Giving Voice to the

Children of the Holocaust

At the Unknown Child Foundation, we seek to educate audiences about the 1.5 million children (of the 1.6 million in the area at the time) who perished during the Holocaust and empower current and future generations to value and hold all children safe, regardless of their ethnic, social, economic or religious background. Click here to learn about the “Pennies Project,” the middle school class project that served as the impetus for our organization.

The work of the Unknown Child Foundation is funded by donations from individuals and companies sharing our commitment to keeping the memory of these children alive. All proceeds go to Unknown Child Foundation, Inc., a 501(c)(3) organization and are tax-deductible. Please make us a part of your charitable giving plans.

The Memorial

The idea? Create a world-class destination that will keep alive the memory of the child victims of the Holocaust. Inspired by a very special classroom project, plans are for the memorial, designed by architect Doug Thornton featuring a sculpture by Canadian artist Rick Wienecke, to be housed at the Circle G Ranch in Horn Lake, MS.

The Pennies Project

It all began in the fall of 2009 during a discussion by teachers from Horn Lake Middle School, whose passion for increasing awareness about the Holocaust sparked the idea for their students to collect one penny to represent each of 1.5 million children killed during the Holocaust.

Place a Penny

We’ve created a unique resource that allows you to learn more about the children who perished during the Holocaust. You can search through a detailed list of thousands of children and – for an $18 donation – place that child’s penny on the Unknown Child Holocaust Memorial walls.

The Sculpture

An abandoned child leans against the inside of a crematorium door, a replica of the oven doors at Auschwitz.  In his mind, he reaches an arm through the closed door, desperately grasping for a place where he will be safe.  Created by Canadian-born artist, Rick Wienecke, the sculpture will be surrounded by the 1.5 million pennies collected by students.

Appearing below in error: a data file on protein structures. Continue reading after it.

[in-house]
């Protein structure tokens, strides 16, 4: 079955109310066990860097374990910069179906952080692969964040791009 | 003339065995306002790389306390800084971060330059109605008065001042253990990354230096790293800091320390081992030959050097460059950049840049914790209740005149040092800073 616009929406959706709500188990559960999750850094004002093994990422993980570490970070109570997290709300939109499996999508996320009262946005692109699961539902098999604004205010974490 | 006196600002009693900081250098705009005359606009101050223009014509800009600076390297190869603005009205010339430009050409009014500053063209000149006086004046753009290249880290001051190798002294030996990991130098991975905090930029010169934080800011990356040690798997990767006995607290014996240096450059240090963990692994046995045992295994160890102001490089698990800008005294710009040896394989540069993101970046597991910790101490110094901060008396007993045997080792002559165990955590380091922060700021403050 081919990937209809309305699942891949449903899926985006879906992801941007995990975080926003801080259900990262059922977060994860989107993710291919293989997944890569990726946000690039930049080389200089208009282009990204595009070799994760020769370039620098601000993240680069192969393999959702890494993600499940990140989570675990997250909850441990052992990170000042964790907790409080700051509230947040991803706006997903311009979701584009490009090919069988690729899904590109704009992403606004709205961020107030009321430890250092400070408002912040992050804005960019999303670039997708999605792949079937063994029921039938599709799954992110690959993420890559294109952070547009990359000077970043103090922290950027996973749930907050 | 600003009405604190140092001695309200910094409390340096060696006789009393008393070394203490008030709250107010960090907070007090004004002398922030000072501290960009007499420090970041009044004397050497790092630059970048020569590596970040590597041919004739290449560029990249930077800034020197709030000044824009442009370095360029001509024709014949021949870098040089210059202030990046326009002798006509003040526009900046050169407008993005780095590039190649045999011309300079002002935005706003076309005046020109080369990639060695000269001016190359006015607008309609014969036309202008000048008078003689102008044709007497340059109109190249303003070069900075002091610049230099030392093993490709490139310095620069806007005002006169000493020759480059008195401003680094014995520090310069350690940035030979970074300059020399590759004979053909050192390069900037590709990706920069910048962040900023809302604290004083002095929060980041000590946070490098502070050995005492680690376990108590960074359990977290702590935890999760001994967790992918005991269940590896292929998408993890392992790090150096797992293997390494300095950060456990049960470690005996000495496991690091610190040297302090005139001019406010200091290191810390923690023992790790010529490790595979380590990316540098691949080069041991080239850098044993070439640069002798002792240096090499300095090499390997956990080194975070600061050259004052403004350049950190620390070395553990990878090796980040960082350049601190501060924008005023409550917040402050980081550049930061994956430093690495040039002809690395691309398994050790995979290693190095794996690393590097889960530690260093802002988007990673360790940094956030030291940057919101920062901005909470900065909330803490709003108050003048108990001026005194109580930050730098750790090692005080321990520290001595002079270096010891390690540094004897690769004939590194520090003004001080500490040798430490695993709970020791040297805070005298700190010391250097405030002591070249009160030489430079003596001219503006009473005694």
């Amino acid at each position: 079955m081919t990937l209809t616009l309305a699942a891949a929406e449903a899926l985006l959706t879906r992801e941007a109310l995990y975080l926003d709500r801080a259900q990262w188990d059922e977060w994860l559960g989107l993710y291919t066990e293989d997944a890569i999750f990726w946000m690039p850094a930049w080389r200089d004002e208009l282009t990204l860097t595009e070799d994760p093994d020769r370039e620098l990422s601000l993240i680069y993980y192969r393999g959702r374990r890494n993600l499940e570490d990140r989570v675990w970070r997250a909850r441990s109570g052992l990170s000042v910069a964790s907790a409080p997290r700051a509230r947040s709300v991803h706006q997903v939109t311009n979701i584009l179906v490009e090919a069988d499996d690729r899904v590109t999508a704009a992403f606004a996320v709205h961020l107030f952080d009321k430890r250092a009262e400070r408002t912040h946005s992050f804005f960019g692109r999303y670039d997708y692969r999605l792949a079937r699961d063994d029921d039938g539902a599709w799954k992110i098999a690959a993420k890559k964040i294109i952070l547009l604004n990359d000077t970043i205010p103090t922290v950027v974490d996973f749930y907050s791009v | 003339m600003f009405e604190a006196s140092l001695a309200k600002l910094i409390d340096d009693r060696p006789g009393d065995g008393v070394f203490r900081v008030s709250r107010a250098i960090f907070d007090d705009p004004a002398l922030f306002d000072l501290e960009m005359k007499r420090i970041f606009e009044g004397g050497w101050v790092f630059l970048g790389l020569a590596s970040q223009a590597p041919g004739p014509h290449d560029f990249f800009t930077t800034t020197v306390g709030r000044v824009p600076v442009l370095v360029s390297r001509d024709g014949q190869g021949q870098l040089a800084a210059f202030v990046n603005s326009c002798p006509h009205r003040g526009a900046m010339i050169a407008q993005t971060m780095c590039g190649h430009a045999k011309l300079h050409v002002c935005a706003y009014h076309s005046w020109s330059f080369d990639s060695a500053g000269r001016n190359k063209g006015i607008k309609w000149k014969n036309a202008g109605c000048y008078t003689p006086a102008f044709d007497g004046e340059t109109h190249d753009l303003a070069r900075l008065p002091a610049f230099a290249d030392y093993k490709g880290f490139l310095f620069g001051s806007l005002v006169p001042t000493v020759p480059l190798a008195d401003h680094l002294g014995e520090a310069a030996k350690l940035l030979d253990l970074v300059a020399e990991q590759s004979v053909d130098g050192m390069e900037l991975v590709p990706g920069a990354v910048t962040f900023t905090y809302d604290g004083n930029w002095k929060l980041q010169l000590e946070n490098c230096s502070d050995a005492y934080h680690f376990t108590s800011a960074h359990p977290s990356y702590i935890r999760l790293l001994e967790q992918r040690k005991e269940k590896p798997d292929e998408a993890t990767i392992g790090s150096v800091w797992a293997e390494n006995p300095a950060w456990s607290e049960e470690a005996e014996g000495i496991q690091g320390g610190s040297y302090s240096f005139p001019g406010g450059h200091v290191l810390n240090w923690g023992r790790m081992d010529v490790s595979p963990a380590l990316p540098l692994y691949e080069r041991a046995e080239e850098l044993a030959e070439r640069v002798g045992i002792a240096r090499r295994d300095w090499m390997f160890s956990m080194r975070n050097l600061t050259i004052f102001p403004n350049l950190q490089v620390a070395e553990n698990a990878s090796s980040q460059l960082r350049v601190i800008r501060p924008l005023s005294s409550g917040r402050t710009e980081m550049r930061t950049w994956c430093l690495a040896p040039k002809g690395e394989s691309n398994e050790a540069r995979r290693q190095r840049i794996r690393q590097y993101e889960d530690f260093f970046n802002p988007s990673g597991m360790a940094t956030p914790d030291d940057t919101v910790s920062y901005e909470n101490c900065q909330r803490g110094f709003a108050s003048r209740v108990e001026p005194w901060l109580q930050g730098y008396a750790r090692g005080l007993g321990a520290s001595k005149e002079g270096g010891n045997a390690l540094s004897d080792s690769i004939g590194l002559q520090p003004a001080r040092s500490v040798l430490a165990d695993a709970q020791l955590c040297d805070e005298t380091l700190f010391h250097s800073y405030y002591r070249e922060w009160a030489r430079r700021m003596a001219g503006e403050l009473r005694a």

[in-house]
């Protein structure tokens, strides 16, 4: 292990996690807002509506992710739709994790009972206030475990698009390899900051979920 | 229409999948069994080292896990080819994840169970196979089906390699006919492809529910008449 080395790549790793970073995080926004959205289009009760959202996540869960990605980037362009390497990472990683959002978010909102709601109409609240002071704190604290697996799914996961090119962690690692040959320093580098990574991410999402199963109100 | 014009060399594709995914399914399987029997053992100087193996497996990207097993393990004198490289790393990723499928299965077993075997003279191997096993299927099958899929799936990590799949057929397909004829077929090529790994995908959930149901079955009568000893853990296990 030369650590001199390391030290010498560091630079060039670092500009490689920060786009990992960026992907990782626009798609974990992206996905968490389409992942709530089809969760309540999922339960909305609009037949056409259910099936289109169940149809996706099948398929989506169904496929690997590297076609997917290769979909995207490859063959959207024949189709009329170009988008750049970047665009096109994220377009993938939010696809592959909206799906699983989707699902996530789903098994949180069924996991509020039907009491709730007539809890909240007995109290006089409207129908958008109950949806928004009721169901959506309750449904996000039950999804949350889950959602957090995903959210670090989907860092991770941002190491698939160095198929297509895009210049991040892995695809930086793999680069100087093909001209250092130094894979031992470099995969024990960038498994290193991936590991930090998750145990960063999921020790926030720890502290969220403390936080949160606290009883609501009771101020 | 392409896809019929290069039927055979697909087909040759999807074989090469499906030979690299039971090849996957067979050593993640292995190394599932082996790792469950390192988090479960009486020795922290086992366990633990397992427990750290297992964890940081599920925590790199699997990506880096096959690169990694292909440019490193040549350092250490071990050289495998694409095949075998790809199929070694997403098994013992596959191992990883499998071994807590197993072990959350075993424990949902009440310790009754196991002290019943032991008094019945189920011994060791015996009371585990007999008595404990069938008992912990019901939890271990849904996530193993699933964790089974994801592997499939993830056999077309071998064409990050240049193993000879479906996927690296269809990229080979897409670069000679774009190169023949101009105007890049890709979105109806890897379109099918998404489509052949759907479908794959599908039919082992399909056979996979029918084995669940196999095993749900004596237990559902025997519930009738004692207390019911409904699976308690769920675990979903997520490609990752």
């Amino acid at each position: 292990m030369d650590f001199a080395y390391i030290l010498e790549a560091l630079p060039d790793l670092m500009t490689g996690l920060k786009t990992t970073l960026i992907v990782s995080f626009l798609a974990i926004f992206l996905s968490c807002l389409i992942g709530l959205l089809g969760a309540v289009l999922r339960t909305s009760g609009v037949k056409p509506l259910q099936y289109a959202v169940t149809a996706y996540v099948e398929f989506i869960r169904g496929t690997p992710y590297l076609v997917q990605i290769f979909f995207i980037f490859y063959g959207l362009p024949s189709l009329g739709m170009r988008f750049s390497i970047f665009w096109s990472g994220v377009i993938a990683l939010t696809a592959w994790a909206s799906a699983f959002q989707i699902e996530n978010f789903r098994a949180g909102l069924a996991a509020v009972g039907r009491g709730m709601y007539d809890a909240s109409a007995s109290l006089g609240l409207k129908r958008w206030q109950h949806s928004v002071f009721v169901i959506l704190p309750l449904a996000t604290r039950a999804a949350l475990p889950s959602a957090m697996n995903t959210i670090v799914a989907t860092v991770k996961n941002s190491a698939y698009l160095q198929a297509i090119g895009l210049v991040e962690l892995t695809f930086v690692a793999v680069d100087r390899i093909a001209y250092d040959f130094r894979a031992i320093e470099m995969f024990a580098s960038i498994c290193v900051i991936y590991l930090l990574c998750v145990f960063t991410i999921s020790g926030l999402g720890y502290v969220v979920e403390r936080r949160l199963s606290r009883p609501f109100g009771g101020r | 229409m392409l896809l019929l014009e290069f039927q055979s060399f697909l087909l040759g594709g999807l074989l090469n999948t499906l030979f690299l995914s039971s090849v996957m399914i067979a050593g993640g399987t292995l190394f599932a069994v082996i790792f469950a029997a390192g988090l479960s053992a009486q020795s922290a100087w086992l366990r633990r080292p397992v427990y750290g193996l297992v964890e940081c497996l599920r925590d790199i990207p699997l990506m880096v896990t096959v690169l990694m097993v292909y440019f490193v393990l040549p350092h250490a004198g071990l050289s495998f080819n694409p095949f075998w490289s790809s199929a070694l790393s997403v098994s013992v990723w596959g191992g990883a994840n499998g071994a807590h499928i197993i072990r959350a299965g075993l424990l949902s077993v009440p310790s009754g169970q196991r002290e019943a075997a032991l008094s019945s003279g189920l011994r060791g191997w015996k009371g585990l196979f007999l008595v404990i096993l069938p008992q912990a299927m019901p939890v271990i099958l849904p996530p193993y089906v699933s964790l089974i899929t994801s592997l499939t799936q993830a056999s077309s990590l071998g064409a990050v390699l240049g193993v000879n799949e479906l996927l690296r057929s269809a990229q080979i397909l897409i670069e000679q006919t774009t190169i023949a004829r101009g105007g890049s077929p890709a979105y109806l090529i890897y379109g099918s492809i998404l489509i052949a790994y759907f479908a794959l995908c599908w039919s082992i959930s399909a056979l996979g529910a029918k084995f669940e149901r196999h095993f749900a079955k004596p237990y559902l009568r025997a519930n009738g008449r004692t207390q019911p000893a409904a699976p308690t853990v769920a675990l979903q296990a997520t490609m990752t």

Never forget

“By preserving the memory of the Holocaust and its moral lessons, we tell the world that such atrocities should never happen again to Jews or to any other people in the world. I don’t want my past to become anyone else’s future.” – Holocaust survivor Friderica Beck Saharovici

Unknown Child Video

Recent Events

Holocaust Survivor Warren Kramer Shares Story at “Generation SC Remembers Kristallnacht”

Survivor Warren Kramer was the featured speaker at a dinner/silent auction hosted by Generation SC students on November 9th at Aintree Farms Clubhouse in Germantown.

At 95 years young with a mind as sharp as most half his age, Kramer related his story in vivid detail of being part of the “Kindertransport” — when the British sought to save Jewish children ages 3 to 17 whose parents had been killed. Kramer was 14 at the time and was one of the nearly 10,000 children brought to England on one of several Kindertransports.

The event commemorated the 81st anniversary of Kristallnacht – German for “Night of Broken Glass”. On November 9-10, 1938, almost 200 synagogues were destroyed, over 8,000 Jewish shops were ransacked and looted and tens of thousands of Jews were removed to concentration camps.

This benefit honored Unknown Child Foundation, Inc.

P.S.  It is with saddened hearts we add this latest update:  Four days after Mr. Warren Kramer spoke so warmly at the Gen SC Homeschool Kristallnacht dinner, he passed away.  We grieve the loss of a friend and one who gave himself freely to so many — to the end.

Unknown Child Exhibit at Desoto County Museum in Hernando

On Sunday, October 6, the Memphis JCC seniors, under the direction of MJCC Adult Services Coordinator Steve Kaplan, enjoyed an outing to view the Unknown Child Holocaust Exhibit at Desoto County Museum in Hernando, MS. Before touring the exhibit, Museum Director Rob Long gave a warm welcome and shared about the exhibits in the Museum, and in particular, the new “Goodman Room,” which tells about Jewish influence in North Mississippi. Survivor Warren Kramer then shared his story of survival during the Holocaust. Visitors toured the Unknown Child Exhibit with members of the Foundation Board there to answer questions.